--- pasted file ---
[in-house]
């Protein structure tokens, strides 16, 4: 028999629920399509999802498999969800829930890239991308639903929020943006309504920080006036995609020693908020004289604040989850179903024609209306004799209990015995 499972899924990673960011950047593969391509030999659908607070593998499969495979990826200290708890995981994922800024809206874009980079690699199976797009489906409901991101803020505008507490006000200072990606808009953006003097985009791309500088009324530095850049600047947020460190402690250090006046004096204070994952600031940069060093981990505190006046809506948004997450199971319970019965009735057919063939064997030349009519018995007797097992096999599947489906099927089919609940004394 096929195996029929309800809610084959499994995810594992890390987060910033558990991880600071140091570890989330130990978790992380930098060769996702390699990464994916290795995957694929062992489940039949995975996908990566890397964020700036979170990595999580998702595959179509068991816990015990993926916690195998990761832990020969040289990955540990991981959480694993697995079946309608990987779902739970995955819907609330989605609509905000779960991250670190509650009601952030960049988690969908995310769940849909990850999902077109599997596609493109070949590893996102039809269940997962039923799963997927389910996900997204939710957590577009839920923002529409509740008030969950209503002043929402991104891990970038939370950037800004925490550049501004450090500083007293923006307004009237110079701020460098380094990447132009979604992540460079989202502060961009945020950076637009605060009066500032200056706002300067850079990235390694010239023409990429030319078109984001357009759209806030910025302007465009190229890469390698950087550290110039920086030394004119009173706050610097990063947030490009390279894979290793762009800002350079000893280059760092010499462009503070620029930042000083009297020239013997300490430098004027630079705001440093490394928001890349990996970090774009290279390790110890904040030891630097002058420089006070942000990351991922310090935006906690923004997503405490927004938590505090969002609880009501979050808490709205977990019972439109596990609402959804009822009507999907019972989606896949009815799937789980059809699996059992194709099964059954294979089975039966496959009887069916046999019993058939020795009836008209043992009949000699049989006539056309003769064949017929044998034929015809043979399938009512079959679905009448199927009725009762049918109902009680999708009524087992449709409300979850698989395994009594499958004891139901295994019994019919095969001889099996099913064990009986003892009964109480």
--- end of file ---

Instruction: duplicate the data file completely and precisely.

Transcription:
[in-house]
């Protein structure tokens, strides 16, 4: 028999629920399509999802498999969800829930890239991308639903929020943006309504920080006036995609020693908020004289604040989850179903024609209306004799209990015995 499972899924990673960011950047593969391509030999659908607070593998499969495979990826200290708890995981994922800024809206874009980079690699199976797009489906409901991101803020505008507490006000200072990606808009953006003097985009791309500088009324530095850049600047947020460190402690250090006046004096204070994952600031940069060093981990505190006046809506948004997450199971319970019965009735057919063939064997030349009519018995007797097992096999599947489906099927089919609940004394 096929195996029929309800809610084959499994995810594992890390987060910033558990991880600071140091570890989330130990978790992380930098060769996702390699990464994916290795995957694929062992489940039949995975996908990566890397964020700036979170990595999580998702595959179509068991816990015990993926916690195998990761832990020969040289990955540990991981959480694993697995079946309608990987779902739970995955819907609330989605609509905000779960991250670190509650009601952030960049988690969908995310769940849909990850999902077109599997596609493109070949590893996102039809269940997962039923799963997927389910996900997204939710957590577009839920923002529409509740008030969950209503002043929402991104891990970038939370950037800004925490550049501004450090500083007293923006307004009237110079701020460098380094990447132009979604992540460079989202502060961009945020950076637009605060009066500032200056706002300067850079990235390694010239023409990429030319078109984001357009759209806030910025302007465009190229890469390698950087550290110039920086030394004119009173706050610097990063947030490009390279894979290793762009800002350079000893280059760092010499462009503070620029930042000083009297020239013997300490430098004027630079705001440093490394928001890349990996970090774009290279390790110890904040030891630097002058420089006070942000990351991922310090935006906690923004997503405490927004938590505090969002609880009501979050808490709205977990019972439109596990609402959804009822009507999907019972989606896949009815799937789980059809699996059992194709099964059954294979089975039966496959009887069916046999019993058939020795009836008209043992009949000699049989006539056309003769064949017929044998034929015809043979399938009512079959679905009448199927009725009762049918109902009680999708009524087992449709409300979850698989395994009594499958004891139901295994019994019919095969001889099996099913064990009986003892009964109480």